The story of an American rowing team from the University of Washington that defeated the elite rivals at Hitler's Olympics. “This is a non-fiction book that reads like fiction and you find yourself rooting for the underdog team, even though you know they win.”

Told with the same comic flare and heart as Backman's monster bestseller, A Man Called Ove. “Wonderful and full of quirky characters.”

Cheryl Newman, managing librarian, Jenks Library

Barbara Barnes, retired librarian and host of Books With Barbara


@ your library | Summer 2017

service spotlight Summer Reading Program challenge issued by Sherry Leslie


his year’s Tulsa City-County Library Summer Reading Program has a terrific theme: Building a Better World. All over the area, from pre-schoolers to adults, there are “better worlds” being read about and momentum is building. City Councilor for District 1 Vanessa Hall-Harper issued this press release: “To encourage local children to participate in Tulsa CityCounty Library’s summer reading program, I have challenged children to increase summer reading program participation by 5 percent or more over last year. “If young readers in Tulsa’s District 1 meet the challenge at Rudisill Regional and Suburban Acres Libraries, they will earn an end-of-summer party with hamburgers, hotdogs, chips, and drinks. And, for dessert, the children who read the most books will get to throw a pie in my face all in good fun! I am truly excited about this year’s Summer Reading Program.”

Tulsa City Councilor Vanessa Hall-Harper (center) joins Rudisill staff to kick off a special Summer Reading Program challenge. Statistics for summer 2016 show that overall registration was 50,563 readers: 33,634 were children and 7,196 were teens. One in five children in Tulsa county were participants in the Summer Reading contest. Total books read during the program – children, teen, and adult - was a staggering 323,534 books, ebooks, or audio books. Can we top this? If “pie in the face” is added to the mix, we should be able to do it! We hope you are registered by now. If not, any public librarian will help it happen. There is also help by phoning the library or going to the website. Deadline to finish summer reading is Aug. 5, and the rewards are plenty. Get registered, get reading! 

Adult Summer Reading Program highlights for July Adults can participate in Summer Reading too! Just read or listen to four books by Aug. 5 to receive a coupon pack full of freebies from program sponsors. Be sure to register in advance at your nearest branch.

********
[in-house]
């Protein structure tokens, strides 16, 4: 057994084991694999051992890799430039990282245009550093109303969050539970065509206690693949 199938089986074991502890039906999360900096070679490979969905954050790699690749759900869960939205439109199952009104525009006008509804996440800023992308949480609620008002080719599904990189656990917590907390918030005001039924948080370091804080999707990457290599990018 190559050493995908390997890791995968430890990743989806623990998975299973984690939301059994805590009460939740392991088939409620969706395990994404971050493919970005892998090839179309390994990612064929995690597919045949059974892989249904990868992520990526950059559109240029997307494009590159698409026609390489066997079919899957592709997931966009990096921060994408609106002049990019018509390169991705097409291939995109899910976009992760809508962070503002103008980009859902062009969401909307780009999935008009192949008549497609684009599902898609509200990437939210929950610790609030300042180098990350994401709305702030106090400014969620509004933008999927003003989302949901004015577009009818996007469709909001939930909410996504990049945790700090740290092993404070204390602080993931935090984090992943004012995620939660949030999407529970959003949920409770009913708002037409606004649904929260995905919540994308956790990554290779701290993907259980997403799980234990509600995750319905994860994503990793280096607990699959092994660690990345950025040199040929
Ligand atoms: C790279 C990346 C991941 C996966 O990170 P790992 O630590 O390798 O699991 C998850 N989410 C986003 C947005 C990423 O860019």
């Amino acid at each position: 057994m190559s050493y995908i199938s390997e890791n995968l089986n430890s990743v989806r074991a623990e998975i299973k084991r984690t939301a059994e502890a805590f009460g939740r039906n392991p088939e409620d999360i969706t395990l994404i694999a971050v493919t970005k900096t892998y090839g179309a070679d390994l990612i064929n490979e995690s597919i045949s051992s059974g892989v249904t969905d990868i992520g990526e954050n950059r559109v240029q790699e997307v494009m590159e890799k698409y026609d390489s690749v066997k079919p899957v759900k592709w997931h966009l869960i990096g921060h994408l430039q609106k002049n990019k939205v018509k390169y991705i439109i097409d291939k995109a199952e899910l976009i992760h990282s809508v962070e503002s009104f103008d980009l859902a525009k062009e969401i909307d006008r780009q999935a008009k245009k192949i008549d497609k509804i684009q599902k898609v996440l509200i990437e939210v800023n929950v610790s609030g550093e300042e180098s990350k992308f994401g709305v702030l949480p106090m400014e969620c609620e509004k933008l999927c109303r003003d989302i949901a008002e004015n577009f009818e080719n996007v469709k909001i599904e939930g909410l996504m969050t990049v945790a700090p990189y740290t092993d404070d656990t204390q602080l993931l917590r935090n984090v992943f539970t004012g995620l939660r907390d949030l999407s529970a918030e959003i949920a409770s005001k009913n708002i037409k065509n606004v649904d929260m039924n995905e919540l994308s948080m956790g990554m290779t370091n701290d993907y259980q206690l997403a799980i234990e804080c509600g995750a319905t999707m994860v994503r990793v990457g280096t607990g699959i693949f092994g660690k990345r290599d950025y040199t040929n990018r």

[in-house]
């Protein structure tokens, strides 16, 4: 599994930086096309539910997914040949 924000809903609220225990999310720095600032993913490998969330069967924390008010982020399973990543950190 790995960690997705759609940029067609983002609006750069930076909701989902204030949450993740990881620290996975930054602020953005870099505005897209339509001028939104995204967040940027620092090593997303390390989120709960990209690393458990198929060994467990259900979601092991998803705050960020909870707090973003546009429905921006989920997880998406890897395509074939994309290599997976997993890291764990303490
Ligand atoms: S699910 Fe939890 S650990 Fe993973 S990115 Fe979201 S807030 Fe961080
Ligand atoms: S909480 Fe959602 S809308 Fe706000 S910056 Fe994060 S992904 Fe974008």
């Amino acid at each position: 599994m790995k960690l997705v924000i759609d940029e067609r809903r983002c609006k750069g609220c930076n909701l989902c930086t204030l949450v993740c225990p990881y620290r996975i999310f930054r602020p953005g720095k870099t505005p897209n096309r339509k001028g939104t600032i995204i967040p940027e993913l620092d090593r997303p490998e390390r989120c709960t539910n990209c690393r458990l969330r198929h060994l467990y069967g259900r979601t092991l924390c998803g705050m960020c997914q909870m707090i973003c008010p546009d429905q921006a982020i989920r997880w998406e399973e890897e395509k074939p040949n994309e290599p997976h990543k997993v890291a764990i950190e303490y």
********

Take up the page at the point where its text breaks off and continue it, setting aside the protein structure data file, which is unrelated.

GETTING PERSONAL WITH RILLA ASKEW Monday, July 10, 7-8:30 p.m. at Central Library. In her first nonfiction collection, award-winning novelist Rilla Askew casts an unflinching eye on American history, both past and present. Meet Askew and learn more about her career and works. In partnership with Booksmart Tulsa and Magic City Books.

MUSIC SANDWICHED IN Monday, July 17, noon-12:45 p.m. at Central Library. Lyric soprano Lawana Newell and baritone Douglas Newell, best known in performance circles as “The Maestro and the Missus,” are a gifted husband and wife duo whose blend of musicality proves that the whole can be much, much more than the sum of its parts.

TAKE FIVE RETURNS Tuesday, July 25, 6:30-8:30 p.m., Take Five, one of the library’s most popular programs, is returning. Come to Central Library’s Pocahontas Greadington Learning and Creativity Center to enjoy some bookish activities, door prizes and snacks, plus hear about 25 books. It’s like speed dating—only with books. The theme this year is Take Five: Read to Build a Better World. Five avid readers will each review 5 books in just 5 minutes. Each presenter has selected their 5 books for how well they caused deep thinking, full engagement with life, and ability to empathize with others more freely. Researchers agree that reading builds a better world through helping us be more compassionate. The creator of this program, Rebecca Howard, manager of Martin Regional Library, hopes that Take Five will spark conversation among passionate readers who are interested in building a better world. She’s convinced that you’ll take away countless inspirational reading suggestions. Registration is encouraged but not required. Register by phone at 918.549.7323 or at 